But when even "Choose Your Own Adventure" books suddenly start resurfacing on tablet PCs after 20 years and new text adventures are being funded by fans' philanthropic efforts, it's obvious that something big is brewing.
Never missing a good opportunity, game publishers are lining up in growing numbers to retread old ground on home, and even handheld, consoles.
Thought last year was a banner one for retro gaming, between high-profile PlayStation 3, Wii and Xbox 360 releases like "Donkey Kong Country," "Splatterhouse" and "NBA Jam"?
Check out store shelves in 2011, soon to be choked with familiar names like "Mortal Kombat," "Jagged Alliance: Back in Action" and "Tomb Raider."
In the downloadable space, new offers range from unlikely updates of popular Nintendo Entertainment System (NES) titles, such as "Rush 'N Attack: Ex-Patriot," to unexpected re-imaginings of long-lost Atari 2600 favorites, like "Yars' Revenge."
Shockingly, despite a legendarily troubled, 10-year-plus development schedule, they've even manage to resurrect "Duke Nukem Forever" for a May 3 release.
Don't be surprised if the upcoming lineup for the new Nintendo 3DS handheld console with glasses-free 3D looks familiar either. Rather than launch with a glittering range of original titles designed to illustrate its features, developers are, instead, mostly turning to new installments of trusted historical franchises to provide a showcase for its technology.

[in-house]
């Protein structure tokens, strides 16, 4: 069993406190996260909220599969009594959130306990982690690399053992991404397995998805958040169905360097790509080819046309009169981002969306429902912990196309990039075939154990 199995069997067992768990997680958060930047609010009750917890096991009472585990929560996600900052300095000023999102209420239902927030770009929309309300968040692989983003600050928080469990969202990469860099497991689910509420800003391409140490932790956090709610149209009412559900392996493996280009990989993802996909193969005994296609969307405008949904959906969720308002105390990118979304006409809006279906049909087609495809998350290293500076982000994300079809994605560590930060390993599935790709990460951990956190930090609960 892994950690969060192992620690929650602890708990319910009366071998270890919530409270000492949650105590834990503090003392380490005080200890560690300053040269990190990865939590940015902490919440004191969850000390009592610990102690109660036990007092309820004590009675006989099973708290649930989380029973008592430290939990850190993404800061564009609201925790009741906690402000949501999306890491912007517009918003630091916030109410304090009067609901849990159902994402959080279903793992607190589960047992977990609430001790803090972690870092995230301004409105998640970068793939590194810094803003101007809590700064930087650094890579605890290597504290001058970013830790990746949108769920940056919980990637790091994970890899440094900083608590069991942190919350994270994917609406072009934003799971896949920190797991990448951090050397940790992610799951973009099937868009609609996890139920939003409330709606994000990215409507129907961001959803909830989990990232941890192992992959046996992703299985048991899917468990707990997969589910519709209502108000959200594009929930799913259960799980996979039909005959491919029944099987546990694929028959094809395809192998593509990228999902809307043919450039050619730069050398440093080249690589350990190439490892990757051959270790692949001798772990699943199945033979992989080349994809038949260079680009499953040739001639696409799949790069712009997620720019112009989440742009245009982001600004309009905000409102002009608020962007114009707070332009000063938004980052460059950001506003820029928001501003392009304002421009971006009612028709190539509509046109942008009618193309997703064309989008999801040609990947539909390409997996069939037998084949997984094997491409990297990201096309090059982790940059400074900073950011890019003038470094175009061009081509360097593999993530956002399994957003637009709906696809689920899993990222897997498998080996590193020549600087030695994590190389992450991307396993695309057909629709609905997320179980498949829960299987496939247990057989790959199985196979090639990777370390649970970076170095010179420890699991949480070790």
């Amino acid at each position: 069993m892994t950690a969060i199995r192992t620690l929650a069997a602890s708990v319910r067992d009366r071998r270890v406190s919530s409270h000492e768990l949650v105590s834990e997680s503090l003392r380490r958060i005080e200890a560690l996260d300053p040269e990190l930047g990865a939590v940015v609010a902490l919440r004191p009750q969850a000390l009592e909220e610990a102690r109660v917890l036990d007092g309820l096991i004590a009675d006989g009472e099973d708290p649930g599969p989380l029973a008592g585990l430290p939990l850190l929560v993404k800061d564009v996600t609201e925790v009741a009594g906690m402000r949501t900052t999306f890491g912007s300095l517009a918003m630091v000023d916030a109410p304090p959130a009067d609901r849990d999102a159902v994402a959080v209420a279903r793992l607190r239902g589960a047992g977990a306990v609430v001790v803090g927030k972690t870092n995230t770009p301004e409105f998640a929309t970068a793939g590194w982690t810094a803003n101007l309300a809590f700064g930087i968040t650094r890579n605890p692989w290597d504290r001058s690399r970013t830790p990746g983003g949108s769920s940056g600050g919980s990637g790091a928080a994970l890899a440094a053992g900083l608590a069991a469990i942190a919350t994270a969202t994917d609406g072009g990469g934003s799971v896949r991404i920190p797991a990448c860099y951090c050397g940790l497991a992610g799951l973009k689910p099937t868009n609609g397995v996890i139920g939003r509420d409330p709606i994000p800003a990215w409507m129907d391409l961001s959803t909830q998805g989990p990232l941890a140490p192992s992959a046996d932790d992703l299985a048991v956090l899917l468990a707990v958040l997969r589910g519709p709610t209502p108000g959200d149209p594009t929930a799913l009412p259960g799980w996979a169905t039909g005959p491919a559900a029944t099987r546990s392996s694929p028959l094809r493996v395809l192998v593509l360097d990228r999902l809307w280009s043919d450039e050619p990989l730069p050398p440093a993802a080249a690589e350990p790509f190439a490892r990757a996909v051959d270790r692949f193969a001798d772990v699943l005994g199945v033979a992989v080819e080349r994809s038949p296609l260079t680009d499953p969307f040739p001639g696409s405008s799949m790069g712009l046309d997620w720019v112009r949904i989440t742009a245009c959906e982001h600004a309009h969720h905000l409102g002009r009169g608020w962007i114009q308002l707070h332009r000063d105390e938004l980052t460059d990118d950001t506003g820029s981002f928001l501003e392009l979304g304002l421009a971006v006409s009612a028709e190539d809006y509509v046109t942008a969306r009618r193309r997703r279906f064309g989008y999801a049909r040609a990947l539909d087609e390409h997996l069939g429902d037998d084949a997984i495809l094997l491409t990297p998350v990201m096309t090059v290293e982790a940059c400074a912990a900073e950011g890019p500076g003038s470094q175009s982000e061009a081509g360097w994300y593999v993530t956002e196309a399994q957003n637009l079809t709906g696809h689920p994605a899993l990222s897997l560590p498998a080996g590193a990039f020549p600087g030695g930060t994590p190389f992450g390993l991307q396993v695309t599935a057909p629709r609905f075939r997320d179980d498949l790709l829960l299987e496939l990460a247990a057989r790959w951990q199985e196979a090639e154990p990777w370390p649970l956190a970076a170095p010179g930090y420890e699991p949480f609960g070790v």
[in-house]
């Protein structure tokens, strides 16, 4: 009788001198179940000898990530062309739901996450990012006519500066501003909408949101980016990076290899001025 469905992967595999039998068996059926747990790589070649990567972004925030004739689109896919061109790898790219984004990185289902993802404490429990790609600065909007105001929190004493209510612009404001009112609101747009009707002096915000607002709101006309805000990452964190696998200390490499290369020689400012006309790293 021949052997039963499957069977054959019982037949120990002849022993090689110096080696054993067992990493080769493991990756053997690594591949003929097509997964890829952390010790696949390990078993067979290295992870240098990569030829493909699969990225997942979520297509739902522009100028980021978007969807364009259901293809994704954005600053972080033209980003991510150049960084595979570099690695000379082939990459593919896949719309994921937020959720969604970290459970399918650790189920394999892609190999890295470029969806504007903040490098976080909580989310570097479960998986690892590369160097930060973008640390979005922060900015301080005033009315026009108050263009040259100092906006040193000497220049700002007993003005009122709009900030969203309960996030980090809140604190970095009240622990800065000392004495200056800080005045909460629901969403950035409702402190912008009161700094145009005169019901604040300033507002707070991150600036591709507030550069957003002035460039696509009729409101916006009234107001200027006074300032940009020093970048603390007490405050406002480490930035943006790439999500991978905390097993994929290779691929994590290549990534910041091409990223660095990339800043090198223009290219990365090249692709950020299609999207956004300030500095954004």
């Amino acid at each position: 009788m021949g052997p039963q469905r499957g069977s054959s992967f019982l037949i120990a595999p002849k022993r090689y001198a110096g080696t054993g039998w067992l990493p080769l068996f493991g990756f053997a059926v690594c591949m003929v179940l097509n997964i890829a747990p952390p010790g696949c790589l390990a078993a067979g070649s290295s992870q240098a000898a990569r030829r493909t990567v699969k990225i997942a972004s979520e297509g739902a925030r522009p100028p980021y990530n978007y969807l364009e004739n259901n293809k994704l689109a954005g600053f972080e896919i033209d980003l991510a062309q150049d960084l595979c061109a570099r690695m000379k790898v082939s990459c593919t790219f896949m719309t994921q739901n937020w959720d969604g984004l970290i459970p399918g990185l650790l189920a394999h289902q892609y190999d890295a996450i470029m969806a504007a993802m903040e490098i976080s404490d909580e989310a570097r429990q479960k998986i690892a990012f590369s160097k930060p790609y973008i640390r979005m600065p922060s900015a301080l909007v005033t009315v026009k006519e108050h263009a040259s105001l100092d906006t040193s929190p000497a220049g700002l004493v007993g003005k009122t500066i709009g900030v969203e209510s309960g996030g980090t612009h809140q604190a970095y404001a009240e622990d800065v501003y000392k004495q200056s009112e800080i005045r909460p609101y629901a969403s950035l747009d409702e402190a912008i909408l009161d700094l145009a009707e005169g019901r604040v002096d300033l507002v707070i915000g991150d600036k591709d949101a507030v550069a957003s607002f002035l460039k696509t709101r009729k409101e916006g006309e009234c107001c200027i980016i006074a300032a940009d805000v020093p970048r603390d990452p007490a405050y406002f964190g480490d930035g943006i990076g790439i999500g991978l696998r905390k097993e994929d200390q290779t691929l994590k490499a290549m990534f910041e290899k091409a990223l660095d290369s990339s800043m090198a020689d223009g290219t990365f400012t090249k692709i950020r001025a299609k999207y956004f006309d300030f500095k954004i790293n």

From "Kid Icarus" and "Pilotwings" to "Bust-a-Move" and "Resident Evil," countless NES, Super Nintendo, Nintendo 64 and PlayStation favorites are all making a comeback.
Between new versions of "Ridge Racer," "Rayman" and even "Pac-Man" and "Galaga," you'd be excused for experiencing a sudden overwhelming wave of deja vu.
But it's easy to see why new iPhone games that conjure pleasant childhood memories, like "The 7th Guest" or episodic games like "Back to the Future: The Game," are enjoying the spotlight again.
Harkening back to a simpler gaming era for both fans and publishers alike, these titles prove a simple point that today's designers and fans would both do well to recall: The more things change, the more they play the same. Timeless designs are readily capable of captivating and entertaining, no matter the technology behind them.
In gaming -- as with films, TV shows and other forms of entertainment -- sheer creative genius, not technical gimmicks or fancy production values, trumps all.
Scott Steinberg (@GadgetExpert on Twitter) is the head of technology and video game consulting firm TechSavvy Global, and creator and host of online video series Game Theory. He frequently appears as a high-tech analyst for ABC, CBS, NBC, FOX and CNN.